Sid Salter Column

Published 12:00 am Tuesday, September 30, 2008

Salter: Bush’s approval rating lowest, fallen from the highest in Oct., 2001

After a week of reporting on the issues that should shape a foreign policy debate from the perspective of a diverse group of Mississippians, I couldn’t help but give some thought to the man that both John McCain or Barack Obama are seeking to replace in the White House.

Sign up for our daily email newsletter

Get the latest news sent to your inbox

That’s because in the midst of the run up to the Oxford debate, President George W. Bush addressed the nation in a televised speech trying to sell the country on the merits of his outrageous $700 billion financial bailout — sounding for all the world like a rookie telemarketer trying vainly to peddle a time share condo in Boca Raton.

Officially, Bush is now the most unpopular American president — at least the most unpopular president since such statistics have been regularly recorded.

Worse than Nixon?

  A CNN/Opinion Research Corp. survey released in May indicated that 71 percent of the American people disapprove of how Bush has handled his job as president. No president had ever had a higher disapproval rating in any CNN or Gallup Poll.

The significance of that poll reverberates. Those numbers mean more Americans disapprove of “Dubya” than did the late President Richard Nixon before he resigned amid scandal in 1974 and more than disapproved of President Harry Truman at the lowest point of the Korean War and more unpopular than President Lyndon Johnson in the depths of the Vietnam War.

And presidents don’t fall through the floor of American voter disapproval just in times of war or scandal. The double-digit interest rates of the administration of President Jimmy Carter made him intensely unpopular, but not as unpopular as Bush.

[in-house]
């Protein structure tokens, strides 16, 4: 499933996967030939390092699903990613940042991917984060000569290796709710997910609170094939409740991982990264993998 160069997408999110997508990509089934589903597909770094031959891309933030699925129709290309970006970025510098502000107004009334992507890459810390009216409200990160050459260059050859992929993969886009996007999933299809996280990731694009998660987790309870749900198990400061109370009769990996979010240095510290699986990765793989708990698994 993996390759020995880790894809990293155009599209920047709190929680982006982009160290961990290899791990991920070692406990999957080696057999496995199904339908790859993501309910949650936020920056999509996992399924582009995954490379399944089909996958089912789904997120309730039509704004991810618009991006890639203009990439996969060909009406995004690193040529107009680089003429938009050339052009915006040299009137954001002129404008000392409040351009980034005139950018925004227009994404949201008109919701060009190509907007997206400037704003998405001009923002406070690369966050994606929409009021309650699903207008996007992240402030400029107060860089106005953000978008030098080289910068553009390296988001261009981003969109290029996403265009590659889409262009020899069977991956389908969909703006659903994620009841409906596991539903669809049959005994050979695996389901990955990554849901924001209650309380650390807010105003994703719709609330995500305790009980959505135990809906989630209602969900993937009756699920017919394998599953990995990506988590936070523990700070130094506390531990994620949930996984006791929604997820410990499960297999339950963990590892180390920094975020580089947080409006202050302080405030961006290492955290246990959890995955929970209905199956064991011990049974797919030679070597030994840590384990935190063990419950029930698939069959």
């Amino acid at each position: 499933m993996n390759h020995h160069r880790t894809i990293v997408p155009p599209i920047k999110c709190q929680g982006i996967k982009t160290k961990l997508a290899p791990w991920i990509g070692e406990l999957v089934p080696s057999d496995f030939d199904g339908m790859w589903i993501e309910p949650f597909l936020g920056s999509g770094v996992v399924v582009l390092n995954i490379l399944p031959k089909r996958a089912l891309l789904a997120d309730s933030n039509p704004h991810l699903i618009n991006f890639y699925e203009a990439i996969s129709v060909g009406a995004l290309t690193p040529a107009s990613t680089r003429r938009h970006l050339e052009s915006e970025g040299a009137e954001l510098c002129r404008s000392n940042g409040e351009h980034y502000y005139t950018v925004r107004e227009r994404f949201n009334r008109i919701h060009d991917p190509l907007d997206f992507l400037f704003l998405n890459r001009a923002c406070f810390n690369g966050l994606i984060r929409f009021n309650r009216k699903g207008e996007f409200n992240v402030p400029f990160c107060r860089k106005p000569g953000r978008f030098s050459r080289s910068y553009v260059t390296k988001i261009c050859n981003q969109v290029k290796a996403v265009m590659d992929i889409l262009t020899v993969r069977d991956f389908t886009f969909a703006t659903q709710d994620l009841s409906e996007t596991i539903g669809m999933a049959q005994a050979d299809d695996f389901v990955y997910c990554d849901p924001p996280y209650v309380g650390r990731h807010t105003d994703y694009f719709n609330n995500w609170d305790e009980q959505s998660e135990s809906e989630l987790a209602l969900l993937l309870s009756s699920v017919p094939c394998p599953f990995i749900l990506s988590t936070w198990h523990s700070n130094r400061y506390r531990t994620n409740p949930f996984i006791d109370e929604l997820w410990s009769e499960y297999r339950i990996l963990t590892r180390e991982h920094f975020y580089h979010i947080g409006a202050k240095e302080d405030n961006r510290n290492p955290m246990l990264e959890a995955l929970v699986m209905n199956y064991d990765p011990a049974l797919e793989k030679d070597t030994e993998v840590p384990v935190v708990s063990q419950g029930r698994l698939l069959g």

That’s a long way from the apex of Bush’s popularity as president — those almost forgotten bipartisan days just after the 9-11 attacks when Bush’s approval ratings hit historic highs (in the neighborhood of an unprecedented 90 percent).

One of those days for Bush was the night of Oct. 30, 2001 — the night of Game 3 of the 2001 World Series in Yankee Stadium between the Arizona Diamondbacks and the homestanding Yankees. 

He threw a strike

“Ground Zero” at what once was the World Trade Center was still smoldering. The country was still afraid — afraid to fly, afraid of more attacks, afraid of the new world we all stepped into together after the Twin Towers fell.

Bush, wearing a FDNY fleece jacket with a bulletproof vest underneath, threw out the ceremonial first pitch from the pitcher’s mound — and threw a strike.

That one pitch, that one moment — was the high water mark of the Bush presidency. Never before, and never since, was the former Texas governor more popular, more admired and more appreciated during his two terms as president.

Over the next 40 days, America will choose a new president. Yankee Stadium will be demolished. Bush will begin the long goodbye that ends at a ranch in Crawford, Texas.

Whether that new president is Obama or McCain, the new president will face some enormous challenges. The world still isn’t particularly safe. The economy is downright frightening. And the country is badly divided.

Here’s hoping that the winner will have more days like Bush had at Yankee Stadium in 2001 — days that he can throw strikes when the country most needs to believe in the person elected to lead them.

(Contact Perspective Editor Sid Salter at (601) 961-7084 or e-mail